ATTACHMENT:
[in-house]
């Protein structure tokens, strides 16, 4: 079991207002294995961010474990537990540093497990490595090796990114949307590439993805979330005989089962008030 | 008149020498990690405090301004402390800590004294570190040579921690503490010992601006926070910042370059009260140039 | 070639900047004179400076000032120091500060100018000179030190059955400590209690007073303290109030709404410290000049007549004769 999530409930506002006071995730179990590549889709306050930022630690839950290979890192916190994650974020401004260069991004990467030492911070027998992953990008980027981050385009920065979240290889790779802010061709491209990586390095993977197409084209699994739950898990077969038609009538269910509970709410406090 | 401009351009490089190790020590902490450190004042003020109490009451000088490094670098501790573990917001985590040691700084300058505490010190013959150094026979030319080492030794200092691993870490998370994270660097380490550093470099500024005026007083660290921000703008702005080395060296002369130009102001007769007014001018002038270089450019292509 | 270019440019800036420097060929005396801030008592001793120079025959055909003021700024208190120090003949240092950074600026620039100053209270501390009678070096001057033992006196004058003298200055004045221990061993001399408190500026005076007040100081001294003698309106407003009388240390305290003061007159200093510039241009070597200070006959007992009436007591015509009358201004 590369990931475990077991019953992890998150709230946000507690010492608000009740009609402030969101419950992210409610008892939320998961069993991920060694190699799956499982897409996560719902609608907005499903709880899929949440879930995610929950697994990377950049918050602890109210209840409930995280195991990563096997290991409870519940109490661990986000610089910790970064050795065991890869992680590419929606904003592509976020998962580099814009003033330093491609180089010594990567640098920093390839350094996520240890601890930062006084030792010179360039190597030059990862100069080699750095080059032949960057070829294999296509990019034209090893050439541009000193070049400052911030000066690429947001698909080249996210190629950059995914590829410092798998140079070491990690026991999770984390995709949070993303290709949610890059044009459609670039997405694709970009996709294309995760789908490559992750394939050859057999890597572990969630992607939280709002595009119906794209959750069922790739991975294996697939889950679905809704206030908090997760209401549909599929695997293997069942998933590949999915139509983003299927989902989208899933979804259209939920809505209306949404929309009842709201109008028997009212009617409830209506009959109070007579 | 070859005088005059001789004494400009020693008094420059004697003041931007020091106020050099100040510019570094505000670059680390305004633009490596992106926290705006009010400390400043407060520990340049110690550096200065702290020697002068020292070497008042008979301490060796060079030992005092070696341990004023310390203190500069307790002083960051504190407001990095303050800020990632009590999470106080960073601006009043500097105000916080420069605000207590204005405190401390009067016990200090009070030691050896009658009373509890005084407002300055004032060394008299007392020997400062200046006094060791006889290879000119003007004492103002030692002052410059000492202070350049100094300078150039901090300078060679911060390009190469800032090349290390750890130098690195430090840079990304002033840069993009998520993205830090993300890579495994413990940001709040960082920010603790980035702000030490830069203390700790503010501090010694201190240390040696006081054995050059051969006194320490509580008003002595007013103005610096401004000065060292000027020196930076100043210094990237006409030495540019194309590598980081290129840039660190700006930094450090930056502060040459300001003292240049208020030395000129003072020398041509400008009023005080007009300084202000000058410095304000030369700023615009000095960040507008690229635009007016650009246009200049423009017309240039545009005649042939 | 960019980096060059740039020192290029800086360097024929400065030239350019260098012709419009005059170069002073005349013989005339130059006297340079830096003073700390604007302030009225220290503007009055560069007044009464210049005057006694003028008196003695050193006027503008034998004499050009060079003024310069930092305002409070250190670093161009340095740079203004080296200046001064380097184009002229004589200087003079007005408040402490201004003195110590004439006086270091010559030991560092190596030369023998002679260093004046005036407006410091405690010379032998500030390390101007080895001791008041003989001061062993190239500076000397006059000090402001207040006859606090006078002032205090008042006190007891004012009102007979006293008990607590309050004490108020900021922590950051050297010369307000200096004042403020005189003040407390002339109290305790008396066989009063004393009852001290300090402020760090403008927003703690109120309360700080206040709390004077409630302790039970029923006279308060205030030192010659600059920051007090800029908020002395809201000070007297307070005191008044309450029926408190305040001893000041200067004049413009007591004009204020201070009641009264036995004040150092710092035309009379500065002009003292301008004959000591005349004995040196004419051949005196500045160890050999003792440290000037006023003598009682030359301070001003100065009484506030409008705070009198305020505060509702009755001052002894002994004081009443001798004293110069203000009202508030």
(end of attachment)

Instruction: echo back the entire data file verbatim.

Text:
[in-house]
């Protein structure tokens, strides 16, 4: 079991207002294995961010474990537990540093497990490595090796990114949307590439993805979330005989089962008030 | 008149020498990690405090301004402390800590004294570190040579921690503490010992601006926070910042370059009260140039 | 070639900047004179400076000032120091500060100018000179030190059955400590209690007073303290109030709404410290000049007549004769 999530409930506002006071995730179990590549889709306050930022630690839950290979890192916190994650974020401004260069991004990467030492911070027998992953990008980027981050385009920065979240290889790779802010061709491209990586390095993977197409084209699994739950898990077969038609009538269910509970709410406090 | 401009351009490089190790020590902490450190004042003020109490009451000088490094670098501790573990917001985590040691700084300058505490010190013959150094026979030319080492030794200092691993870490998370994270660097380490550093470099500024005026007083660290921000703008702005080395060296002369130009102001007769007014001018002038270089450019292509 | 270019440019800036420097060929005396801030008592001793120079025959055909003021700024208190120090003949240092950074600026620039100053209270501390009678070096001057033992006196004058003298200055004045221990061993001399408190500026005076007040100081001294003698309106407003009388240390305290003061007159200093510039241009070597200070006959007992009436007591015509009358201004 590369990931475990077991019953992890998150709230946000507690010492608000009740009609402030969101419950992210409610008892939320998961069993991920060694190699799956499982897409996560719902609608907005499903709880899929949440879930995610929950697994990377950049918050602890109210209840409930995280195991990563096997290991409870519940109490661990986000610089910790970064050795065991890869992680590419929606904003592509976020998962580099814009003033330093491609180089010594990567640098920093390839350094996520240890601890930062006084030792010179360039190597030059990862100069080699750095080059032949960057070829294999296509990019034209090893050439541009000193070049400052911030000066690429947001698909080249996210190629950059995914590829410092798998140079070491990690026991999770984390995709949070993303290709949610890059044009459609670039997405694709970009996709294309995760789908490559992750394939050859057999890597572990969630992607939280709002595009119906794209959750069922790739991975294996697939889950679905809704206030908090997760209401549909599929695997293997069942998933590949999915139509983003299927989902989208899933979804259209939920809505209306949404929309009842709201109008028997009212009617409830209506009959109070007579 | 070859005088005059001789004494400009020693008094420059004697003041931007020091106020050099100040510019570094505000670059680390305004633009490596992106926290705006009010400390400043407060520990340049110690550096200065702290020697002068020292070497008042008979301490060796060079030992005092070696341990004023310390203190500069307790002083960051504190407001990095303050800020990632009590999470106080960073601006009043500097105000916080420069605000207590204005405190401390009067016990200090009070030691050896009658009373509890005084407002300055004032060394008299007392020997400062200046006094060791006889290879000119003007004492103002030692002052410059000492202070350049100094300078150039901090300078060679911060390009190469800032090349290390750890130098690195430090840079990304002033840069993009998520993205830090993300890579495994413990940001709040960082920010603790980035702000030490830069203390700790503010501090010694201190240390040696006081054995050059051969006194320490509580008003002595007013103005610096401004000065060292000027020196930076100043210094990237006409030495540019194309590598980081290129840039660190700006930094450090930056502060040459300001003292240049208020030395000129003072020398041509400008009023005080007009300084202000000058410095304000030369700023615009000095960040507008690229635009007016650009246009200049423009017309240039545009005649042939 | 960019980096060059740039020192290029800086360097024929400065030239350019260098012709419009005059170069002073005349013989005339130059006297340079830096003073700390604007302030009225220290503007009055560069007044009464210049005057006694003028008196003695050193006027503008034998004499050009060079003024310069930092305002409070250190670093161009340095740079203004080296200046001064380097184009002229004589200087003079007005408040402490201004003195110590004439006086270091010559030991560092190596030369023998002679260093004046005036407006410091405690010379032998500030390390101007080895001791008041003989001061062993190239500076000397006059000090402001207040006859606090006078002032205090008042006190007891004012009102007979006293008990607590309050004490108020900021922590950051050297010369307000200096004042403020005189003040407390002339109290305790008396066989009063004393009852001290300090402020760090403008927003703690109120309360700080206040709390004077409630302790039970029923006279308060205030030192010659600059920051007090800029908020002395809201000070007297307070005191008044309450029926408190305040001893000041200067004049413009007591004009204020201070009641009264036995004040150092710092035309009379500065002009003292301008004959000591005349004995040196004419051949005196500045160890050999003792440290000037006023003598009682030359301070001003100065009484506030409008705070009198305020505060509702009755001052002894002994004081009443001798004293110069203000009202508030």